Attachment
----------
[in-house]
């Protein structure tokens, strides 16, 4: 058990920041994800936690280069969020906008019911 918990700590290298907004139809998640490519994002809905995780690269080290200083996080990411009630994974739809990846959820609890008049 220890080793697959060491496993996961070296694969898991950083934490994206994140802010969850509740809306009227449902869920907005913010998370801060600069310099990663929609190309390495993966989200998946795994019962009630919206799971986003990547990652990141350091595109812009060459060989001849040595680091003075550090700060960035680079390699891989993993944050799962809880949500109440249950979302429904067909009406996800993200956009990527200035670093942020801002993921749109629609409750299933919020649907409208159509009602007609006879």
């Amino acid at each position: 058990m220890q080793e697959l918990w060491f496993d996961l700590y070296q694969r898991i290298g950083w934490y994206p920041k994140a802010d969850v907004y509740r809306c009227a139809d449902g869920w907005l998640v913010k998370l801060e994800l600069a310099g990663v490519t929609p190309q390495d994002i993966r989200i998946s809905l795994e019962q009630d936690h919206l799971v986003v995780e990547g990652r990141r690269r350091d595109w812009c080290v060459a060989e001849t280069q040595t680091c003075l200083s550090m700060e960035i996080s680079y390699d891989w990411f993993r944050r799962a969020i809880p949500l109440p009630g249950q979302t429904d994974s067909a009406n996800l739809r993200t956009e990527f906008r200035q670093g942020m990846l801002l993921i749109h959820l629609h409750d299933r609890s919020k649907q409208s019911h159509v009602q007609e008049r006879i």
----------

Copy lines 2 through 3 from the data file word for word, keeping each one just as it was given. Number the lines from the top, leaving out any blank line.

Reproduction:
């Protein structure tokens, strides 16, 4: 058990920041994800936690280069969020906008019911 918990700590290298907004139809998640490519994002809905995780690269080290200083996080990411009630994974739809990846959820609890008049 220890080793697959060491496993996961070296694969898991950083934490994206994140802010969850509740809306009227449902869920907005913010998370801060600069310099990663929609190309390495993966989200998946795994019962009630919206799971986003990547990652990141350091595109812009060459060989001849040595680091003075550090700060960035680079390699891989993993944050799962809880949500109440249950979302429904067909009406996800993200956009990527200035670093942020801002993921749109629609409750299933919020649907409208159509009602007609006879």
């Amino acid at each position: 058990m220890q080793e697959l918990w060491f496993d996961l700590y070296q694969r898991i290298g950083w934490y994206p920041k994140a802010d969850v907004y509740r809306c009227a139809d449902g869920w907005l998640v913010k998370l801060e994800l600069a310099g990663v490519t929609p190309q390495d994002i993966r989200i998946s809905l795994e019962q009630d936690h919206l799971v986003v995780e990547g990652r990141r690269r350091d595109w812009c080290v060459a060989e001849t280069q040595t680091c003075l200083s550090m700060e960035i996080s680079y390699d891989w990411f993993r944050r799962a969020i809880p949500l109440p009630g249950q979302t429904d994974s067909a009406n996800l739809r993200t956009e990527f906008r200035q670093g942020m990846l801002l993921i749109h959820l629609h409750d299933r609890s919020k649907q409208s019911h159509v009602q007609e008049r006879i």